HEALTH is one of the biggest issues of growing old, according to Ballarat senior citizen Helen Gower, who has been in and out of hospital after four falls in two years.
As Ballarat’s population increases and ages, the 75-year-old is one of a growing number of aged residents who will need reliable access to health care and infrastructure in the years to come.
The Ballarat Regional Capital Plan has highlighted an ageing population as a significant health challenge for the city over the next 30 years and calls for a state government investment of $66 million to keep up with demand.
Ms Gower, a widow who continues to live independently at home, said health, transport and access to services were top priorities for her future.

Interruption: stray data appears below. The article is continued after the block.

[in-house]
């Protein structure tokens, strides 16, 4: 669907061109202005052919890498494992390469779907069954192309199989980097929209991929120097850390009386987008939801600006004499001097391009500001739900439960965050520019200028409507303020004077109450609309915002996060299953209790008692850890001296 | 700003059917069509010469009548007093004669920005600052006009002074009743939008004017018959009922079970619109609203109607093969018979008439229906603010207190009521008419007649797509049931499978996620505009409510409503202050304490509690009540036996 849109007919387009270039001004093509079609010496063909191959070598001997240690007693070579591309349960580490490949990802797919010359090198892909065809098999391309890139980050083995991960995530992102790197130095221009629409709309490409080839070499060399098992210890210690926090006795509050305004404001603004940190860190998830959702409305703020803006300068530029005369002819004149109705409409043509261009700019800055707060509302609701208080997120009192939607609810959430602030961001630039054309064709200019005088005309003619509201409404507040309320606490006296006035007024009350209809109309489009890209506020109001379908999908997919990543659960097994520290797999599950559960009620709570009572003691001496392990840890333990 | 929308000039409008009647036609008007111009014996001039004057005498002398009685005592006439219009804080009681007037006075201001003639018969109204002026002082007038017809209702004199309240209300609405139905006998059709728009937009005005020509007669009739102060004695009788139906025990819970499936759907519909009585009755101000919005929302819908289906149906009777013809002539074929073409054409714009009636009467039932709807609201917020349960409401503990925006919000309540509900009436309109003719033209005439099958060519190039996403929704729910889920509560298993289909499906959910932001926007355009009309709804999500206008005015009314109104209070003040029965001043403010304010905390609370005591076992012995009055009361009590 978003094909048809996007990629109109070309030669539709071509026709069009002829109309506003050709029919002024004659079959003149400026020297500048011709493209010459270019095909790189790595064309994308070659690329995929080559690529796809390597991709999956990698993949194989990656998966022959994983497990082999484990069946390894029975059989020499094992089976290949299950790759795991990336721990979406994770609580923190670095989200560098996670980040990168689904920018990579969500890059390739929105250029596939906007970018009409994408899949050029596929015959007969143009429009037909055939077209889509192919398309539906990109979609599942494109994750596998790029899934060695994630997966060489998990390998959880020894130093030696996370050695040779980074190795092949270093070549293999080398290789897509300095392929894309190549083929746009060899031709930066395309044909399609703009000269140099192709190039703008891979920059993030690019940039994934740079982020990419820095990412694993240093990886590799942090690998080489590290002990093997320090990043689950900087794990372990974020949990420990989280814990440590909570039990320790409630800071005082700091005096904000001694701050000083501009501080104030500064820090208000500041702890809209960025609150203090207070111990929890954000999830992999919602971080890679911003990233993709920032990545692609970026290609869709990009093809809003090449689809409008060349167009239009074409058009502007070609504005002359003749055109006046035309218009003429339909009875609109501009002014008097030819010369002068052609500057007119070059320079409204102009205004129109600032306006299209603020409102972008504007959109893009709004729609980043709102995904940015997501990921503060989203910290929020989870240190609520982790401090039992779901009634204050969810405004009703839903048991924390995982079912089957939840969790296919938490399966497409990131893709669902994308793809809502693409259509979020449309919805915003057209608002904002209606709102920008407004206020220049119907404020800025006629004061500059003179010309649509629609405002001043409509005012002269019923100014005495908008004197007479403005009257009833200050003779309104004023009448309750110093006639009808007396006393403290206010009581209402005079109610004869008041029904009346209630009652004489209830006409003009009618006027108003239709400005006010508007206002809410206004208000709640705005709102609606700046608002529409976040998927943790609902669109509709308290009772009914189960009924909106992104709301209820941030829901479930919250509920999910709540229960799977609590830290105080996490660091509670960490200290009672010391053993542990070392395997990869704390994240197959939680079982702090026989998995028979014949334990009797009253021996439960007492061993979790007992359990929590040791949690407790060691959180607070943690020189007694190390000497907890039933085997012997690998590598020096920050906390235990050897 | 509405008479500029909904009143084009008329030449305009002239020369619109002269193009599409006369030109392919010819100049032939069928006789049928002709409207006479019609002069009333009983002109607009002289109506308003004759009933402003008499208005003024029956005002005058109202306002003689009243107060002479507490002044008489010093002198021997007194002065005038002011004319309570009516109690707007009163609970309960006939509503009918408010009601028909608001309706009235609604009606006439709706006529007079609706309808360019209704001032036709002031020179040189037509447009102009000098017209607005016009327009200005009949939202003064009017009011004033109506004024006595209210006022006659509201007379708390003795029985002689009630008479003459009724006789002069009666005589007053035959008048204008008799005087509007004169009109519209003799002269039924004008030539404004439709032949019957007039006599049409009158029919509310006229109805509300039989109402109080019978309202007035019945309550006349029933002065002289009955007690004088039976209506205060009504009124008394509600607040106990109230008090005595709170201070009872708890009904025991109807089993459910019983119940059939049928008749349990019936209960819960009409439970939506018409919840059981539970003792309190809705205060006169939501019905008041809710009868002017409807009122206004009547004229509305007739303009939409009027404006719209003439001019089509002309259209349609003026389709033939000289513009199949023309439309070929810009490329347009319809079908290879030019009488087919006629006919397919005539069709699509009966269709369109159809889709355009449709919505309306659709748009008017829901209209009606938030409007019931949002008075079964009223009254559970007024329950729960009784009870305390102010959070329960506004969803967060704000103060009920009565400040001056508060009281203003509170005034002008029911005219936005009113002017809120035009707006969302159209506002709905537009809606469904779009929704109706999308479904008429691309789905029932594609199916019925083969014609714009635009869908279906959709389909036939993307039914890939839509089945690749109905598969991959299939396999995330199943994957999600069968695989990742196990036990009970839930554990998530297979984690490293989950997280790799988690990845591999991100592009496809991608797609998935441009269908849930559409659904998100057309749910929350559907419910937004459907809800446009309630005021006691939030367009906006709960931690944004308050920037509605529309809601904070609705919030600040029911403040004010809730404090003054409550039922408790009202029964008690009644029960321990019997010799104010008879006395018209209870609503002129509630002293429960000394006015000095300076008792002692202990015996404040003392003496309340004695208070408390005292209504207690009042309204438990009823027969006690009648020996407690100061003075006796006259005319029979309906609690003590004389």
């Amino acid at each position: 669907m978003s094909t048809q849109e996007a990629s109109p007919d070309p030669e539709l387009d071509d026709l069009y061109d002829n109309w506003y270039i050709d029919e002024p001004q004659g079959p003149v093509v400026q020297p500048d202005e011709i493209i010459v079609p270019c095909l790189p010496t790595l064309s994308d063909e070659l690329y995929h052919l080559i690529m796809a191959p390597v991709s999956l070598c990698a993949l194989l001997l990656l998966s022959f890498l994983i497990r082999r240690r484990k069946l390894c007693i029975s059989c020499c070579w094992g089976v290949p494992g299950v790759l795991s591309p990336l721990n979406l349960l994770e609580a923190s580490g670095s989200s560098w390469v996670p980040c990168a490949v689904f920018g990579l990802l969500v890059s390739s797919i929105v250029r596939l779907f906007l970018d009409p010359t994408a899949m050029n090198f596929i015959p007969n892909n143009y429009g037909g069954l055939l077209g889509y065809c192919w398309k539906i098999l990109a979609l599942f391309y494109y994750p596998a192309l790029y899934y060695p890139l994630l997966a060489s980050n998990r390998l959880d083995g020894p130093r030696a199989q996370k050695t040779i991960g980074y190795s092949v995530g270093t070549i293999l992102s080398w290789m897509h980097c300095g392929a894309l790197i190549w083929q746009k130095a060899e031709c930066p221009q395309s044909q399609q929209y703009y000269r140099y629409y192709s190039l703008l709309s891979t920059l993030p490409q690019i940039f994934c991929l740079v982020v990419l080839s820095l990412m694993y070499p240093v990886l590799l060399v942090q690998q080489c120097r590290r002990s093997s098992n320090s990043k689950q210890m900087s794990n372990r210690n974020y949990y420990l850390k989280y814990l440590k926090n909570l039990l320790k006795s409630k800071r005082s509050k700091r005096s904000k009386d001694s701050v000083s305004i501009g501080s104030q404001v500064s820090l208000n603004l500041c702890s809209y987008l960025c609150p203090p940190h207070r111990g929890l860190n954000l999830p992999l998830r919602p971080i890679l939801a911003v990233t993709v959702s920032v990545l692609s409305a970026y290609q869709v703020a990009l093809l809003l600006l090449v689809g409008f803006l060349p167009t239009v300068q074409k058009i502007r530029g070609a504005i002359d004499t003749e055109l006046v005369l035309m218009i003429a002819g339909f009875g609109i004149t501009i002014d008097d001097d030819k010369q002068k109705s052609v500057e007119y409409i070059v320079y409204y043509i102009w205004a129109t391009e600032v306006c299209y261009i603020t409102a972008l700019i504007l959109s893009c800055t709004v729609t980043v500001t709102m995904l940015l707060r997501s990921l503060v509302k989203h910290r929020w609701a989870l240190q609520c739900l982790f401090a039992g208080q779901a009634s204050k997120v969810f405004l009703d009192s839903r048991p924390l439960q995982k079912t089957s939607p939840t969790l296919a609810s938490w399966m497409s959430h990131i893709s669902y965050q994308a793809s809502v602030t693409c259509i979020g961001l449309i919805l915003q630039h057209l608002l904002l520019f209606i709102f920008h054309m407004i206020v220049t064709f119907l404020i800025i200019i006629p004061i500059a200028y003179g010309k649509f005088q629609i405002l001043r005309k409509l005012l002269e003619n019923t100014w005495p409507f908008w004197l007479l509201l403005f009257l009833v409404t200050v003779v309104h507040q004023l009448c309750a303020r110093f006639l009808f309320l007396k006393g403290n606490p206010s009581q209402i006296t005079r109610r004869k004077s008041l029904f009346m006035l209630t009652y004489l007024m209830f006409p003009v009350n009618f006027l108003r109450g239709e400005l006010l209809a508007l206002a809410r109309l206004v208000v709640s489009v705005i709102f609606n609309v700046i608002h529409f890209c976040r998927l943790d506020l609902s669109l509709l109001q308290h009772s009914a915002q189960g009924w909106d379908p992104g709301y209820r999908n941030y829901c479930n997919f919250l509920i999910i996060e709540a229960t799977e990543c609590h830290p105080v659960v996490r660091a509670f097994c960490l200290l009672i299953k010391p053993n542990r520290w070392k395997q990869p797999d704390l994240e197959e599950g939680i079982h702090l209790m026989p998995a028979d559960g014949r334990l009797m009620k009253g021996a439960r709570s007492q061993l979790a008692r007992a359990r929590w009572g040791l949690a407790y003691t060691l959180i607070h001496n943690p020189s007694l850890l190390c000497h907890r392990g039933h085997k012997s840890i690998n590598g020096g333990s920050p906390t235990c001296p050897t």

“A lot of people on their own and elderly are a bit reluctant to reach out and they don’t want to admit they’re getting older,” she said.
“I didn’t realise until two years ago that I had osteoporosis, and it was only after a fall.
“I was in the Queen Elizabeth (QE) Centre for two months with two broken shoulders.”
Ms Gower recently signed up to a service that she dials
into each day to say that she’s OK.
When it comes to her future housing needs, she hasn’t made a decision yet, but concedes her next step could be an aged-care complex.
She believes Ballarat will need another rehabilitation centre, having seen the demand first-hand.
“The QE Centre is terrific but there’s only so much work they can take,” she said.
“I also think we need more GPs. I think we’re getting a few now but I have people say to me they can’t get a GP.”